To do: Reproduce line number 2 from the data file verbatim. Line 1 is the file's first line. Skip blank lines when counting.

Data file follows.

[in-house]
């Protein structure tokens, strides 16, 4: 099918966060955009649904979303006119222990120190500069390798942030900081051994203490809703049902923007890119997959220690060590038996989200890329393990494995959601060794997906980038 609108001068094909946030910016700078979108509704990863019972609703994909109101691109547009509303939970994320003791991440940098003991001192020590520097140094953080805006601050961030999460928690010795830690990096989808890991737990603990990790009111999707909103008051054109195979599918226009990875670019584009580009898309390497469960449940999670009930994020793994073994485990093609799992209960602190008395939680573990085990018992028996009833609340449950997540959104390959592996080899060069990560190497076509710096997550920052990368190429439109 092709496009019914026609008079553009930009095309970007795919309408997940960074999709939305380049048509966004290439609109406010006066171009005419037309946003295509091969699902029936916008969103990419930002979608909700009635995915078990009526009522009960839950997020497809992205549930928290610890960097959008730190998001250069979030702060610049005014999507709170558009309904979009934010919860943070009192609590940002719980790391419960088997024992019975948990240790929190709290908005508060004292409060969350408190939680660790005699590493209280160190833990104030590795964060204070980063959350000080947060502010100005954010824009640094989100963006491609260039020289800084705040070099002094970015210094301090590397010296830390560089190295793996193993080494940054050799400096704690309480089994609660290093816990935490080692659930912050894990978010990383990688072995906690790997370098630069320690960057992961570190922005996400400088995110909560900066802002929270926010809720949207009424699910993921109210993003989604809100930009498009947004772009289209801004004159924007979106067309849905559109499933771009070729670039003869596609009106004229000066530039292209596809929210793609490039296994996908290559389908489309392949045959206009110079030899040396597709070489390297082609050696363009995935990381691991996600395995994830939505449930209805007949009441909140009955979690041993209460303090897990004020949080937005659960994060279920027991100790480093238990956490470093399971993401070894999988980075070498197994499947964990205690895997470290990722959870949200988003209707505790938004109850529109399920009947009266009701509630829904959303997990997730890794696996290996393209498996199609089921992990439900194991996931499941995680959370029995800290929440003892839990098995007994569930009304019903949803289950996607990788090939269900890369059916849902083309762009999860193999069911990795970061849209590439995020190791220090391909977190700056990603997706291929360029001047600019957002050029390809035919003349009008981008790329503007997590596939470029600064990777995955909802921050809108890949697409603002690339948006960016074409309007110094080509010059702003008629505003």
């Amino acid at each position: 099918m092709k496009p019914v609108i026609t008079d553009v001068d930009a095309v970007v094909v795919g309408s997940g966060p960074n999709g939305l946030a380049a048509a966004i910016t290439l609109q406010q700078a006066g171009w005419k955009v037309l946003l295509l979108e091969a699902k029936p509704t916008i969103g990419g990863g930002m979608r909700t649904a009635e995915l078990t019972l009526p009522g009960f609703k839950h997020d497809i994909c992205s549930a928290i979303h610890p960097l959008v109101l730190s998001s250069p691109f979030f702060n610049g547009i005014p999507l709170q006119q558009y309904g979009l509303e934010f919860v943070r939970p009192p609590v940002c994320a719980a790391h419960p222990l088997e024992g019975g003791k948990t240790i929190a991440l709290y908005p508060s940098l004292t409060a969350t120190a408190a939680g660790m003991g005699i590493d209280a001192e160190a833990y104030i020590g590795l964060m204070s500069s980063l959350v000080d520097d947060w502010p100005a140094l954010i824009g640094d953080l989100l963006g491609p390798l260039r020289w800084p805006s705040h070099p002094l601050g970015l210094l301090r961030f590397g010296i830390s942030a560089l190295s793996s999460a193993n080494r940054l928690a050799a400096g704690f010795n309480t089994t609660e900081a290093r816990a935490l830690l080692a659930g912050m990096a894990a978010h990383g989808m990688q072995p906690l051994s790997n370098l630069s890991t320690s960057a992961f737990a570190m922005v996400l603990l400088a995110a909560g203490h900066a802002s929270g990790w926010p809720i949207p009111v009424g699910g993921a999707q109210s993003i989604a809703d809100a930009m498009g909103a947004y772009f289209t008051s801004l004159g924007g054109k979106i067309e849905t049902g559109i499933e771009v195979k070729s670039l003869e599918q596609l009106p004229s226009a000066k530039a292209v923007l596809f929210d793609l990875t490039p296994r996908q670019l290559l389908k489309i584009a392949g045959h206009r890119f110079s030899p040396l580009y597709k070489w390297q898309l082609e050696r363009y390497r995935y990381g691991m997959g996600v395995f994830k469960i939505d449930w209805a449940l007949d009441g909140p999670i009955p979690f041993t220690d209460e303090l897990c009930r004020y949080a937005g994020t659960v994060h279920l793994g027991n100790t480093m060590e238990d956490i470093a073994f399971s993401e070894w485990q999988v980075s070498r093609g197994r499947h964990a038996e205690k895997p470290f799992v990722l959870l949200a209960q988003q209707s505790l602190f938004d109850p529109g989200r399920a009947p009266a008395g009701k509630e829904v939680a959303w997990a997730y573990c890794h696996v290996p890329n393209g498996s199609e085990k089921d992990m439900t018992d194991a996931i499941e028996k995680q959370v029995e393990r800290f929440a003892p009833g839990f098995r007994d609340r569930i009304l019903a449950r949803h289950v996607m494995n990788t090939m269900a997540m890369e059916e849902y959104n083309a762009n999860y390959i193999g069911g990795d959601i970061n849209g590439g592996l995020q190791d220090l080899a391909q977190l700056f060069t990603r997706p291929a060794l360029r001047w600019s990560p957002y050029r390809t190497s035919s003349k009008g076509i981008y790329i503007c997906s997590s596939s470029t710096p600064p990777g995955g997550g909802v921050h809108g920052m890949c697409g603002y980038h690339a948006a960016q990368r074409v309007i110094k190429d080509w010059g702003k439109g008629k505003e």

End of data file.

């Protein structure tokens, strides 16, 4: 099918966060955009649904979303006119222990120190500069390798942030900081051994203490809703049902923007890119997959220690060590038996989200890329393990494995959601060794997906980038 609108001068094909946030910016700078979108509704990863019972609703994909109101691109547009509303939970994320003791991440940098003991001192020590520097140094953080805006601050961030999460928690010795830690990096989808890991737990603990990790009111999707909103008051054109195979599918226009990875670019584009580009898309390497469960449940999670009930994020793994073994485990093609799992209960602190008395939680573990085990018992028996009833609340449950997540959104390959592996080899060069990560190497076509710096997550920052990368190429439109 092709496009019914026609008079553009930009095309970007795919309408997940960074999709939305380049048509966004290439609109406010006066171009005419037309946003295509091969699902029936916008969103990419930002979608909700009635995915078990009526009522009960839950997020497809992205549930928290610890960097959008730190998001250069979030702060610049005014999507709170558009309904979009934010919860943070009192609590940002719980790391419960088997024992019975948990240790929190709290908005508060004292409060969350408190939680660790005699590493209280160190833990104030590795964060204070980063959350000080947060502010100005954010824009640094989100963006491609260039020289800084705040070099002094970015210094301090590397010296830390560089190295793996193993080494940054050799400096704690309480089994609660290093816990935490080692659930912050894990978010990383990688072995906690790997370098630069320690960057992961570190922005996400400088995110909560900066802002929270926010809720949207009424699910993921109210993003989604809100930009498009947004772009289209801004004159924007979106067309849905559109499933771009070729670039003869596609009106004229000066530039292209596809929210793609490039296994996908290559389908489309392949045959206009110079030899040396597709070489390297082609050696363009995935990381691991996600395995994830939505449930209805007949009441909140009955979690041993209460303090897990004020949080937005659960994060279920027991100790480093238990956490470093399971993401070894999988980075070498197994499947964990205690895997470290990722959870949200988003209707505790938004109850529109399920009947009266009701509630829904959303997990997730890794696996290996393209498996199609089921992990439900194991996931499941995680959370029995800290929440003892839990098995007994569930009304019903949803289950996607990788090939269900890369059916849902083309762009999860193999069911990795970061849209590439995020190791220090391909977190700056990603997706291929360029001047600019957002050029390809035919003349009008981008790329503007997590596939470029600064990777995955909802921050809108890949697409603002690339948006960016074409309007110094080509010059702003008629505003």